Cholesterol deposits on eyelids-xanthelasmata-are a warning for heart attack, artery disease and early death, reveals a Danish study.
As half of the people with the deposits have normal blood cholesterol levels, scientists said the lesions might be an important independent marker of underlying artery disease.
Copenhagen researchers established the presence or absence of xanthelasmata at baseline in 12,939 people.
Of these, 1,903 developed heart attacks, 3,761 developed ischemic heart disease and 8,663 died during up to 33 years of follow-up.
Cumulative incidence of ischemic heart disease and heart attack as a function of age increased in those with xanthelasmata, and the proportion surviving decreased.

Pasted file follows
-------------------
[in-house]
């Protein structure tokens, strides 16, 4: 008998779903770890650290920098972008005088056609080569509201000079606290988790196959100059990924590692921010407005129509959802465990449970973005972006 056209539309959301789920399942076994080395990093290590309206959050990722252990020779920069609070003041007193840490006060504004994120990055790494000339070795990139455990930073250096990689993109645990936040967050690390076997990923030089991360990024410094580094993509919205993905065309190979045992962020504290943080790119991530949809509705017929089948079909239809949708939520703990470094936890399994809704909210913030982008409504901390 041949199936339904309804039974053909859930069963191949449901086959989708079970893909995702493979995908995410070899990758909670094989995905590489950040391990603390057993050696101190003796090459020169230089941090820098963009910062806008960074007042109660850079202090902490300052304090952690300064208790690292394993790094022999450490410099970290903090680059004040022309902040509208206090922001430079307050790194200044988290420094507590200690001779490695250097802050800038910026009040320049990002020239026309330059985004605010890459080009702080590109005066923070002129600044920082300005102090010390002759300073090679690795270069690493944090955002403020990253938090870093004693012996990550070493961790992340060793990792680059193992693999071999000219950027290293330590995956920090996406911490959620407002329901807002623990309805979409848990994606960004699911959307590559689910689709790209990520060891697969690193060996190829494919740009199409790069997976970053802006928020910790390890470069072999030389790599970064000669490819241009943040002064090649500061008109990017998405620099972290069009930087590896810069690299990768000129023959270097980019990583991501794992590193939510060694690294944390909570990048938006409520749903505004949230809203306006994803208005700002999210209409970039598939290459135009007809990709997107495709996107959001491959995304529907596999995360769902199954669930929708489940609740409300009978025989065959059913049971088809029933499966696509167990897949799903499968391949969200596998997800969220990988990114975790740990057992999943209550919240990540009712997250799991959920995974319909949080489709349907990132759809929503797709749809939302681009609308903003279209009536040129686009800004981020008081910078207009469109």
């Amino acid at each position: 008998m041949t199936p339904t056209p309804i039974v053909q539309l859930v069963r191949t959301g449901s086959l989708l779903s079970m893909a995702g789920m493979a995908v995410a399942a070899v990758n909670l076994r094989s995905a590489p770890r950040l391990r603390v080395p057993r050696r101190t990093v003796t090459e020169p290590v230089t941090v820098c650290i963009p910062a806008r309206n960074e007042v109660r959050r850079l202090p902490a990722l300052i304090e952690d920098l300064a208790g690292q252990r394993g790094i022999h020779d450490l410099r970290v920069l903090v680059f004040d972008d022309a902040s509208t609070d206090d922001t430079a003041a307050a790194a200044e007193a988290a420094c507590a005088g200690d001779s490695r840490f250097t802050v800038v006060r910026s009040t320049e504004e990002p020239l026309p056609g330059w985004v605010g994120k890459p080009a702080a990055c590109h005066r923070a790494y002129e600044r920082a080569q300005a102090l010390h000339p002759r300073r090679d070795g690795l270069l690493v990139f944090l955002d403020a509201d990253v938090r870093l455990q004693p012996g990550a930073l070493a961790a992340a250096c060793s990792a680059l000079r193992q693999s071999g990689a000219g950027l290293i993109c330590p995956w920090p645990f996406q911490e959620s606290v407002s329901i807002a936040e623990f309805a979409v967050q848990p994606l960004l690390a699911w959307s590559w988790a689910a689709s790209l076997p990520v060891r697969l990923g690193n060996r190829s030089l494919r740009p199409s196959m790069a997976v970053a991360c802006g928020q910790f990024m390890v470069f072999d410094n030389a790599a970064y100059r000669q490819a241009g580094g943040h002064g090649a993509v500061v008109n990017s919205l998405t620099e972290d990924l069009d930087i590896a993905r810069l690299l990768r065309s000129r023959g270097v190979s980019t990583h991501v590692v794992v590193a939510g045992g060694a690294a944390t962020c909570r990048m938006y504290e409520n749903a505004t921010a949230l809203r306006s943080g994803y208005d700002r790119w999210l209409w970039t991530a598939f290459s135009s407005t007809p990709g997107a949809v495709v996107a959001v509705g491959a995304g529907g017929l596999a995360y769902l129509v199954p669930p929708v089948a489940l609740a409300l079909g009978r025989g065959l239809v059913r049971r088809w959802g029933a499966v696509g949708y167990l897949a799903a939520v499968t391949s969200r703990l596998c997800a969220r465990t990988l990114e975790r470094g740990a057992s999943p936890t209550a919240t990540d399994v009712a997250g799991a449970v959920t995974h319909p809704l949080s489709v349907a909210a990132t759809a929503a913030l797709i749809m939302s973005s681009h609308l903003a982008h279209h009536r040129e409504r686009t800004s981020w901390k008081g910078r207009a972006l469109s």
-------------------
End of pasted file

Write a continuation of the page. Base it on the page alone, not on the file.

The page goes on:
Xanthelasmata predicted 51 percent increased risk of heart attack and 40 percent increased risk of ischemic heart disease. Those with xanthelasmata also had a 17 percent increased risk of death after adjustments for well-known cardiovascular risk factors including blood cholesterol levels.
The results have suggested that other factors besides cholesterol levels - including capillary leakage, characteristics of macrophages or intercellular matrix components - "may predispose certain individuals to both xanthelasmata and to atherosclerotic disease and early death," said researchers.
"In societies where other cardiovascular disease risk factors can't be readily measured, presence of xanthelasmata may be a useful predictor of underlying atherosclerotic disease," added researchers.